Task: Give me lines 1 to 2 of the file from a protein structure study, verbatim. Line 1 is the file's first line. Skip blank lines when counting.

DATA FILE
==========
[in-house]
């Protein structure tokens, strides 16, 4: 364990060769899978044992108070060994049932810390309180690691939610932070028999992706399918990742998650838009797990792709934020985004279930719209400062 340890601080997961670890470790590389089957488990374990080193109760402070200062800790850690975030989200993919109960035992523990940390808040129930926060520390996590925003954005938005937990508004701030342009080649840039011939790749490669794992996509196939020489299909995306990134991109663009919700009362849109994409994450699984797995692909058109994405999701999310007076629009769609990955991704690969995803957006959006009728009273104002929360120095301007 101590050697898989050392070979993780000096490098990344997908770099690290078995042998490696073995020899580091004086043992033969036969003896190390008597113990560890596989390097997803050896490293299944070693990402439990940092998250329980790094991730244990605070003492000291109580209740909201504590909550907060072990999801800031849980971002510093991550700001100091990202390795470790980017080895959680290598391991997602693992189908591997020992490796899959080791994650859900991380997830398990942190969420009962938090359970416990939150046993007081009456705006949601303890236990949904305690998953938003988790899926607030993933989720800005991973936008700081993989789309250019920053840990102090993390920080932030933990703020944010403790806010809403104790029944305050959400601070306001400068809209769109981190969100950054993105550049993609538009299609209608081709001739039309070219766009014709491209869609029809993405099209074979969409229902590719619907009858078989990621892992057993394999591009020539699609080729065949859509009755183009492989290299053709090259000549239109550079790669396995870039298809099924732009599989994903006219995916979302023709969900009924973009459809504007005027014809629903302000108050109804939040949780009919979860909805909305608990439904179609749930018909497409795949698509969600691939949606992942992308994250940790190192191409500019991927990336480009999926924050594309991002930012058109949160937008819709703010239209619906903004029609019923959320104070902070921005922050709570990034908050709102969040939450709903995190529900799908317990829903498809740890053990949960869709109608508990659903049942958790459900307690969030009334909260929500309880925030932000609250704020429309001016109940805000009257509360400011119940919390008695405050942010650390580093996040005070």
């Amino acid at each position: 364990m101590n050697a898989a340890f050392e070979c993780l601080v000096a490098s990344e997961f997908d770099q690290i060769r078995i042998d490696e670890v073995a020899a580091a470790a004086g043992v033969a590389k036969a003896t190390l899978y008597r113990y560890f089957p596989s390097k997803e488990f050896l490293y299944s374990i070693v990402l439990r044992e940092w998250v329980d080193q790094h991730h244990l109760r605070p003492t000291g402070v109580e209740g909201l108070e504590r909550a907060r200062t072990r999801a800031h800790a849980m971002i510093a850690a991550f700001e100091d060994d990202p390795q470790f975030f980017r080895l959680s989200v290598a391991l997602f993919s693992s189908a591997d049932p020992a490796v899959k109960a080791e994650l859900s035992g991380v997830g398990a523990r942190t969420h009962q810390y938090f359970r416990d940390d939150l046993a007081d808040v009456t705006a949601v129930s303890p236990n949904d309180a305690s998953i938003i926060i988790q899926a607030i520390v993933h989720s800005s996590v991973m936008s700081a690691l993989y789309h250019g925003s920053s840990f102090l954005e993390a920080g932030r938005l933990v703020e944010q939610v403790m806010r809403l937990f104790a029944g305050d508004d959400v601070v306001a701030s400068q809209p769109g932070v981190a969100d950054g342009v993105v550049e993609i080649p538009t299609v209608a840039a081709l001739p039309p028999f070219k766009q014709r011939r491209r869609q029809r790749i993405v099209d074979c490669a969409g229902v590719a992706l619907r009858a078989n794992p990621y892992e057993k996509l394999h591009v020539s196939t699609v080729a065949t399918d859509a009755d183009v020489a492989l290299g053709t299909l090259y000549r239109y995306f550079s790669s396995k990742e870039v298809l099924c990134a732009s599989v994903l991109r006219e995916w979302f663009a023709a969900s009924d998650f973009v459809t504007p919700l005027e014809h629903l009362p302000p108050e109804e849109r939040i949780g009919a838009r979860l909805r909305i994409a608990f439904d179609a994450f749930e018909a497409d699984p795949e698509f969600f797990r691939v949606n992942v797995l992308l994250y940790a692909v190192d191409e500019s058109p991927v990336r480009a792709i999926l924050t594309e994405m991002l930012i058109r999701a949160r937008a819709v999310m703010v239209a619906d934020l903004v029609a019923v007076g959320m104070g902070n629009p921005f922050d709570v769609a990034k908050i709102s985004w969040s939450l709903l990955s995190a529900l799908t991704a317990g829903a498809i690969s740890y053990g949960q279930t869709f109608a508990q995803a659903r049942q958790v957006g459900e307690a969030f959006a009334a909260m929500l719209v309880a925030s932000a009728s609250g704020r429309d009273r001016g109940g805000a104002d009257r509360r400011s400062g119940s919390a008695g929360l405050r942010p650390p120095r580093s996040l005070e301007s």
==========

[in-house]
């Protein structure tokens, strides 16, 4: 364990060769899978044992108070060994049932810390309180690691939610932070028999992706399918990742998650838009797990792709934020985004279930719209400062 340890601080997961670890470790590389089957488990374990080193109760402070200062800790850690975030989200993919109960035992523990940390808040129930926060520390996590925003954005938005937990508004701030342009080649840039011939790749490669794992996509196939020489299909995306990134991109663009919700009362849109994409994450699984797995692909058109994405999701999310007076629009769609990955991704690969995803957006959006009728009273104002929360120095301007 101590050697898989050392070979993780000096490098990344997908770099690290078995042998490696073995020899580091004086043992033969036969003896190390008597113990560890596989390097997803050896490293299944070693990402439990940092998250329980790094991730244990605070003492000291109580209740909201504590909550907060072990999801800031849980971002510093991550700001100091990202390795470790980017080895959680290598391991997602693992189908591997020992490796899959080791994650859900991380997830398990942190969420009962938090359970416990939150046993007081009456705006949601303890236990949904305690998953938003988790899926607030993933989720800005991973936008700081993989789309250019920053840990102090993390920080932030933990703020944010403790806010809403104790029944305050959400601070306001400068809209769109981190969100950054993105550049993609538009299609209608081709001739039309070219766009014709491209869609029809993405099209074979969409229902590719619907009858078989990621892992057993394999591009020539699609080729065949859509009755183009492989290299053709090259000549239109550079790669396995870039298809099924732009599989994903006219995916979302023709969900009924973009459809504007005027014809629903302000108050109804939040949780009919979860909805909305608990439904179609749930018909497409795949698509969600691939949606992942992308994250940790190192191409500019991927990336480009999926924050594309991002930012058109949160937008819709703010239209619906903004029609019923959320104070902070921005922050709570990034908050709102969040939450709903995190529900799908317990829903498809740890053990949960869709109608508990659903049942958790459900307690969030009334909260929500309880925030932000609250704020429309001016109940805000009257509360400011119940919390008695405050942010650390580093996040005070």